Magic: The Gathering is an obscenely addictive two player card game. Each player uses their 60 card deck to cast spells, summon monsters and ultimately try to knock their opponents life down to zero (from 20) while staying alive themselves. Cards can be one of 5 different colours (white, blue, black, red and green) which represent a different type of magic like aggressive red sorcery or powerful green monsters.
In many ways Magic is like the Call of Duty of card games. New cards are continually in development and all that extra stuff comes at a price. Magic cards are usually sold in random booster backs but for £3.49 RRP a pop for just 15 cards you can’t be sure you will be getting anything very useful. Magic players also have the reputation of being snot-nosed griefers but at least they are doing it to your face instead of over the mic so I guess the two are even there. This model attracts a lot of criticism with accusations of exploiting fans but the truth is that the reason Magic and CoD are so popular is simply that they are very good games. Both have simple rulesets with plenty of room for player improvisation and all that extra content keeps the game fresh and exciting.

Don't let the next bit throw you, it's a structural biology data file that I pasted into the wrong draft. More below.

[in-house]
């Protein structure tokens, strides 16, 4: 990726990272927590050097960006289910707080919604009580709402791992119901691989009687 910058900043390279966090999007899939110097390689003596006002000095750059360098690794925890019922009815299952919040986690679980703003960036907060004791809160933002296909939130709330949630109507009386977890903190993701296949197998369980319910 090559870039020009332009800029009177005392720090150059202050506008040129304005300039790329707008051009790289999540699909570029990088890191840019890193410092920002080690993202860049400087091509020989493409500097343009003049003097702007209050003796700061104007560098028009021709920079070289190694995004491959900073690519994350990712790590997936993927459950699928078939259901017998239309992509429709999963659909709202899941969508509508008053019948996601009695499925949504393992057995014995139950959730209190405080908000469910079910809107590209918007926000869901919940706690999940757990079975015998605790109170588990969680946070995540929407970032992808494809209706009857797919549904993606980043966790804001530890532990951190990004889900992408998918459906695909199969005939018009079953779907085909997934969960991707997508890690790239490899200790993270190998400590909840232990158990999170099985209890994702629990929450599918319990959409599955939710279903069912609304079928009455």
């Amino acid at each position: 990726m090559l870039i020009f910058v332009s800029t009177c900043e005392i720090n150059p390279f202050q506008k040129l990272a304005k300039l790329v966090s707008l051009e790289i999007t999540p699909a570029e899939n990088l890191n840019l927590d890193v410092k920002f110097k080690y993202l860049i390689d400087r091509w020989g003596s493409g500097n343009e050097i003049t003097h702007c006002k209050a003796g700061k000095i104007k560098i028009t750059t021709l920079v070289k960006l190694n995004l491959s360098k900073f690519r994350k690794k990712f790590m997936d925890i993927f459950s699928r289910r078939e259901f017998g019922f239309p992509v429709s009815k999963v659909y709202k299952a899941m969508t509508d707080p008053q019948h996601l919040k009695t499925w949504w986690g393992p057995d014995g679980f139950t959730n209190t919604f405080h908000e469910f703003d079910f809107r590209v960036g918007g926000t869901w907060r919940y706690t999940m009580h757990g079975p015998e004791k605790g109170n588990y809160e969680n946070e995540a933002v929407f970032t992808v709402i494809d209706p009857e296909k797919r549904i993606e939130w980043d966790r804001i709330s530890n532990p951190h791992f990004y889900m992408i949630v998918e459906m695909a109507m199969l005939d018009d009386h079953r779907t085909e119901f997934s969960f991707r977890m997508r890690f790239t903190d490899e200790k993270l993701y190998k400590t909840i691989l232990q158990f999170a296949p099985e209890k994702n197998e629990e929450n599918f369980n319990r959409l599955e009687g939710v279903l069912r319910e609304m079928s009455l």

It is easy to get carried away though, the constant stream of content and enormous card pool in Magic’s 25 year history can be overwhelming and it’s just so tempting to start buying it all up. Players with even mild acquisition disorders may find the urge to start splurging huge sums on boxes full of boosters and the card sleeves and boxes to put them all in. This is all optional of course but players who want to play competitively will need to sink money into getting the better cards. On top of this only the most recent expansions are legal in tournament play meaning that the killer deck you built for last year’s competition is no longer acceptable for this year’s.
But these issues are very minor as without a changing tournament card pool the metagame would stagnate into the same old power decks and getting decent cards as singles online is comparatively cheap. For casual play between friends nobody cares if your cards aren’t tournament legal and there are plenty of entry level pre-built decks to buy at very little cost.
I can definitely feel the tug of Magic addiction though. My Amazon wishlist is gradually filling up with Magic products and I almost bought three copies of a card called Zombie Apocalypse from magicmadhouse.co.uk because wouldn’t a zombie deck be cool so why not?
I didn’t though.
But I still might.